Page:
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Fewer Americans are now homeowners

Fewer Americans are now homeowners.

Fewer Americans are now homeowners.

New data from the Commerce Department shows that the struggling economy and rapid foreclosures have driven many Americans away from homeownership in recent months.

According to the report, the national homeownership rate of 66.9 percent was down 0.7 percent from the third quarter of last year, and has now dropped by roughly 2.1 percent compared to its peak in the first quarter of 2005. That decrease represents a reduction of almost 3 million Americans since that high point.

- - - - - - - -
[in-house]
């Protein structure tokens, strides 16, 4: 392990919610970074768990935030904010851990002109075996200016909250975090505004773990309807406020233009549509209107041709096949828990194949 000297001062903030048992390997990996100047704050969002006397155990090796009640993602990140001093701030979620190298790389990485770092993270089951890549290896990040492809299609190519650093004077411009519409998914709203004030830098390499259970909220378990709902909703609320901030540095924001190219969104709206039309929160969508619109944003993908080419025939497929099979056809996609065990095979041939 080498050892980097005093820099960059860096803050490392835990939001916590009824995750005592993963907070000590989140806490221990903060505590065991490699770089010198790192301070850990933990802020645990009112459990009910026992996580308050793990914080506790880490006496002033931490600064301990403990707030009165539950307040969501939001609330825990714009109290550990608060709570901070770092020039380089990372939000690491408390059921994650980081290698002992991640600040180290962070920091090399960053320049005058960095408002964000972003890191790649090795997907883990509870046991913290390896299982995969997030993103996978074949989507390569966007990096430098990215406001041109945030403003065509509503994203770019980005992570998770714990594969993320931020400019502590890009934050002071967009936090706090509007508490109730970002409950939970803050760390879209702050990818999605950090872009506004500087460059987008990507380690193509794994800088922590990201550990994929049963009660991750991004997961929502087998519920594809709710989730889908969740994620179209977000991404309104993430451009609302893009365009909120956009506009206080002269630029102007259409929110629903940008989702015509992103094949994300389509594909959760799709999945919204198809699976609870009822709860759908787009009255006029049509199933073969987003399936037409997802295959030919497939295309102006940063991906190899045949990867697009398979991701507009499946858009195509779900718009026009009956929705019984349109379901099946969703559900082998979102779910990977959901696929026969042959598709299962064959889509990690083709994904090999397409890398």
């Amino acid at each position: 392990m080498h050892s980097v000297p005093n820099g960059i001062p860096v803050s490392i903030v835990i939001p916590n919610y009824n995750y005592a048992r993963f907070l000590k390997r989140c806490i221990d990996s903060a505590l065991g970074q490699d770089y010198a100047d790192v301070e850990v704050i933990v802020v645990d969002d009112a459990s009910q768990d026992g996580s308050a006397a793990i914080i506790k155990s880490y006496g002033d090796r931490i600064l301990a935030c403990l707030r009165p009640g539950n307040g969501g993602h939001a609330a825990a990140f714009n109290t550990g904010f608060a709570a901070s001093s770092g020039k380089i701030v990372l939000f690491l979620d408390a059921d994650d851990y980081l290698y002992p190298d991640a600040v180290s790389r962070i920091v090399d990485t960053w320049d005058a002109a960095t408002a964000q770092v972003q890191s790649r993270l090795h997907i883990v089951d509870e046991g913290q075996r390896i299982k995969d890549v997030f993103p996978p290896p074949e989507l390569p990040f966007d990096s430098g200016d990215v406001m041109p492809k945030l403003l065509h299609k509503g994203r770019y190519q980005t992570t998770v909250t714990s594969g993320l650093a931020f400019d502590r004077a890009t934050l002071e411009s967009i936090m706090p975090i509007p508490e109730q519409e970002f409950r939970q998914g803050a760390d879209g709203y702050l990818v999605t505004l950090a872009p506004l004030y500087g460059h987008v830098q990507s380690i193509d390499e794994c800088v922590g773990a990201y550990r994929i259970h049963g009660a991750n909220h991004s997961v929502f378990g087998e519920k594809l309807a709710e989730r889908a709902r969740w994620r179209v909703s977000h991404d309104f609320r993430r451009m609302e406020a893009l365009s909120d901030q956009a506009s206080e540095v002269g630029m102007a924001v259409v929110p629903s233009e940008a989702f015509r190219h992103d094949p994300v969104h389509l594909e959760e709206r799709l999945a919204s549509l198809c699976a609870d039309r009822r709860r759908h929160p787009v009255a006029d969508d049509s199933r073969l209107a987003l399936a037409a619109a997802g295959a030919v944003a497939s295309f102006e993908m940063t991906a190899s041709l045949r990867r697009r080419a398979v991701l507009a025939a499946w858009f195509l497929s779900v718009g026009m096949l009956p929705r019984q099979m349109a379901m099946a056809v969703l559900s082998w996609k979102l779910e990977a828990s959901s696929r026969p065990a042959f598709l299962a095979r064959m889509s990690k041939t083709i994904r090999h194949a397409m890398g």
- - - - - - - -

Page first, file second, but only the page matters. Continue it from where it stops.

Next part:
Analysts say that foreclosures and housing struggles have driven many people to avoid homeownership, and led to them moving in with friends and family as a more affordable relocation option.

"There's not a lot of households being formed," Pat Newport, an analyst with IHS Global Insight, told CNN. "People are doubling up in the same house, immigration has dropped and young folks are living with four or five roommates instead of two or three."

That drop in households has also played a major role in the bloated inventory of available homes, which has remained well above normal levels. Data from the National Association of Realtors last month said that there was a 10.7-month supply of existing homes for sale, which is well above the six months seen in a balanced housing market.